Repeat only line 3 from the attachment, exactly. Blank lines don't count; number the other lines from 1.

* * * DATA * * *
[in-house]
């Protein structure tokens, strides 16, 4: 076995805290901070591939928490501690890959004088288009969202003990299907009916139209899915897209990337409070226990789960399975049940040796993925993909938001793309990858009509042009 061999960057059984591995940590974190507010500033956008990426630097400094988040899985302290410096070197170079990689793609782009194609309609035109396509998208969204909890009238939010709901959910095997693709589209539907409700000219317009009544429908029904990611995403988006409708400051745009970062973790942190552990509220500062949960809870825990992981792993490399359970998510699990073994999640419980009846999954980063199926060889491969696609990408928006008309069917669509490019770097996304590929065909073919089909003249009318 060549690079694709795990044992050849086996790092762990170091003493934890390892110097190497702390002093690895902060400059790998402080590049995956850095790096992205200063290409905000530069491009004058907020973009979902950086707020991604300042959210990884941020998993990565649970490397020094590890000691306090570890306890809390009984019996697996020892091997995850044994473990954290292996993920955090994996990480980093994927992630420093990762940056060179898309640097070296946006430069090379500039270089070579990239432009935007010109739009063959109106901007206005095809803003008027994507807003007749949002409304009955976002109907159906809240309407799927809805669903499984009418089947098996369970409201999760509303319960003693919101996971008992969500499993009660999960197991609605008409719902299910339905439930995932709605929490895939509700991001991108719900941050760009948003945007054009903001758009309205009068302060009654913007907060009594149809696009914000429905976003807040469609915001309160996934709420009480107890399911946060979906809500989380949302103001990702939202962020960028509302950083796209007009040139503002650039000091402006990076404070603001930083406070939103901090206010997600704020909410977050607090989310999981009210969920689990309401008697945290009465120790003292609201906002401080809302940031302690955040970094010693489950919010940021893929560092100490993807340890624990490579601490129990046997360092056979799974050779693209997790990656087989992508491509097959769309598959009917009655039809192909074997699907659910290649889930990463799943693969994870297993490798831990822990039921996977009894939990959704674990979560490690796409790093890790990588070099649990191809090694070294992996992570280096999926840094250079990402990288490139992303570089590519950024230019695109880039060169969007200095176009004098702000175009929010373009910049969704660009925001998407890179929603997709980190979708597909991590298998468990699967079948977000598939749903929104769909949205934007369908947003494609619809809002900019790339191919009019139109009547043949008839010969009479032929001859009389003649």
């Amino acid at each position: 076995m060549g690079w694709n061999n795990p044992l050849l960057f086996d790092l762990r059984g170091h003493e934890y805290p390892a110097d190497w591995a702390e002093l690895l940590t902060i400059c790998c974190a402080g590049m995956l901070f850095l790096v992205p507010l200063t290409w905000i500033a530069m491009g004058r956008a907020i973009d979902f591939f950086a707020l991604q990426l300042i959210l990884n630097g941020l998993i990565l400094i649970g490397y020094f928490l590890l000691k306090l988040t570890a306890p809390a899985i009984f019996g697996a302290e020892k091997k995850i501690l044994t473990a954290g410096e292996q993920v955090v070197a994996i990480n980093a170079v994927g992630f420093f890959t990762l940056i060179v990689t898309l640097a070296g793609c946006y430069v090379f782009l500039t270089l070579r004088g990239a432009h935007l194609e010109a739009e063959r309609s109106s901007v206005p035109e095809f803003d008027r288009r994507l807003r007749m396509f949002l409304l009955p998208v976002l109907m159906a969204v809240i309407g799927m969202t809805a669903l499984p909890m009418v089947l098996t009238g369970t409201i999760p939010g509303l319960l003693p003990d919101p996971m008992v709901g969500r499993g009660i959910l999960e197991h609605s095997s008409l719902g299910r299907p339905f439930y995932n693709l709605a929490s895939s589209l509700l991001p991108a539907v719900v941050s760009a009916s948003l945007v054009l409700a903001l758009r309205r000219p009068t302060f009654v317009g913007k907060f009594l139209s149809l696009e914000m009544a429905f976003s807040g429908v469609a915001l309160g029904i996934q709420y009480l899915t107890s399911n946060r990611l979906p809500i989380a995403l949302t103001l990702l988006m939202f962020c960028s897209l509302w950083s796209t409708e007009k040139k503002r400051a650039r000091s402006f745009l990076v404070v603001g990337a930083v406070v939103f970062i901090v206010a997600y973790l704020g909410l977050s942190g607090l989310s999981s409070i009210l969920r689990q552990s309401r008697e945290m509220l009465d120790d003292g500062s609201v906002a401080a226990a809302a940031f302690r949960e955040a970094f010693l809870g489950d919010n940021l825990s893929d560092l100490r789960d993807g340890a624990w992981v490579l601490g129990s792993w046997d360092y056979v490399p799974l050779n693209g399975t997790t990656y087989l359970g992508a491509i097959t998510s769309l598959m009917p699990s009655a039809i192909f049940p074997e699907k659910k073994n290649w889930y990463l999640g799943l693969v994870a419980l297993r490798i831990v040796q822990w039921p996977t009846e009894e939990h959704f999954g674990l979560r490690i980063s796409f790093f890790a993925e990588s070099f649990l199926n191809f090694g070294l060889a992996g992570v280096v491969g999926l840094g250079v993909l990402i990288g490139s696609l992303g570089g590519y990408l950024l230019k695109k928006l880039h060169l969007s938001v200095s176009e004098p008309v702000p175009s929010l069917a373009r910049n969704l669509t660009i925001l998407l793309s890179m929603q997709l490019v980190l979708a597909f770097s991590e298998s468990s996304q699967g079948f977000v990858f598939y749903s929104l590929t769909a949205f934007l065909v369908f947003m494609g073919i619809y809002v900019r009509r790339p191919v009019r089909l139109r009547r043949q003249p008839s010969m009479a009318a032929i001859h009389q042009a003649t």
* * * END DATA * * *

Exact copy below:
């Amino acid at each position: 076995m060549g690079w694709n061999n795990p044992l050849l960057f086996d790092l762990r059984g170091h003493e934890y805290p390892a110097d190497w591995a702390e002093l690895l940590t902060i400059c790998c974190a402080g590049m995956l901070f850095l790096v992205p507010l200063t290409w905000i500033a530069m491009g004058r956008a907020i973009d979902f591939f950086a707020l991604q990426l300042i959210l990884n630097g941020l998993i990565l400094i649970g490397y020094f928490l590890l000691k306090l988040t570890a306890p809390a899985i009984f019996g697996a302290e020892k091997k995850i501690l044994t473990a954290g410096e292996q993920v955090v070197a994996i990480n980093a170079v994927g992630f420093f890959t990762l940056i060179v990689t898309l640097a070296g793609c946006y430069v090379f782009l500039t270089l070579r004088g990239a432009h935007l194609e010109a739009e063959r309609s109106s901007v206005p035109e095809f803003d008027r288009r994507l807003r007749m396509f949002l409304l009955p998208v976002l109907m159906a969204v809240i309407g799927m969202t809805a669903l499984p909890m009418v089947l098996t009238g369970t409201i999760p939010g509303l319960l003693p003990d919101p996971m008992v709901g969500r499993g009660i959910l999960e197991h609605s095997s008409l719902g299910r299907p339905f439930y995932n693709l709605a929490s895939s589209l509700l991001p991108a539907v719900v941050s760009a009916s948003l945007v054009l409700a903001l758009r309205r000219p009068t302060f009654v317009g913007k907060f009594l139209s149809l696009e914000m009544a429905f976003s807040g429908v469609a915001l309160g029904i996934q709420y009480l899915t107890s399911n946060r990611l979906p809500i989380a995403l949302t103001l990702l988006m939202f962020c960028s897209l509302w950083s796209t409708e007009k040139k503002r400051a650039r000091s402006f745009l990076v404070v603001g990337a930083v406070v939103f970062i901090v206010a997600y973790l704020g909410l977050s942190g607090l989310s999981s409070i009210l969920r689990q552990s309401r008697e945290m509220l009465d120790d003292g500062s609201v906002a401080a226990a809302a940031f302690r949960e955040a970094f010693l809870g489950d919010n940021l825990s893929d560092l100490r789960d993807g340890a624990w992981v490579l601490g129990s792993w046997d360092y056979v490399p799974l050779n693209g399975t997790t990656y087989l359970g992508a491509i097959t998510s769309l598959m009917p699990s009655a039809i192909f049940p074997e699907k659910k073994n290649w889930y990463l999640g799943l693969v994870a419980l297993r490798i831990v040796q822990w039921p996977t009846e009894e939990h959704f999954g674990l979560r490690i980063s796409f790093f890790a993925e990588s070099f649990l199926n191809f090694g070294l060889a992996g992570v280096v491969g999926l840094g250079v993909l990402i990288g490139s696609l992303g570089g590519y990408l950024l230019k695109k928006l880039h060169l969007s938001v200095s176009e004098p008309v702000p175009s929010l069917a373009r910049n969704l669509t660009i925001l998407l793309s890179m929603q997709l490019v980190l979708a597909f770097s991590e298998s468990s996304q699967g079948f977000v990858f598939y749903s929104l590929t769909a949205f934007l065909v369908f947003m494609g073919i619809y809002v900019r009509r790339p191919v009019r089909l139109r009547r043949q003249p008839s010969m009479a009318a032929i001859h009389q042009a003649t």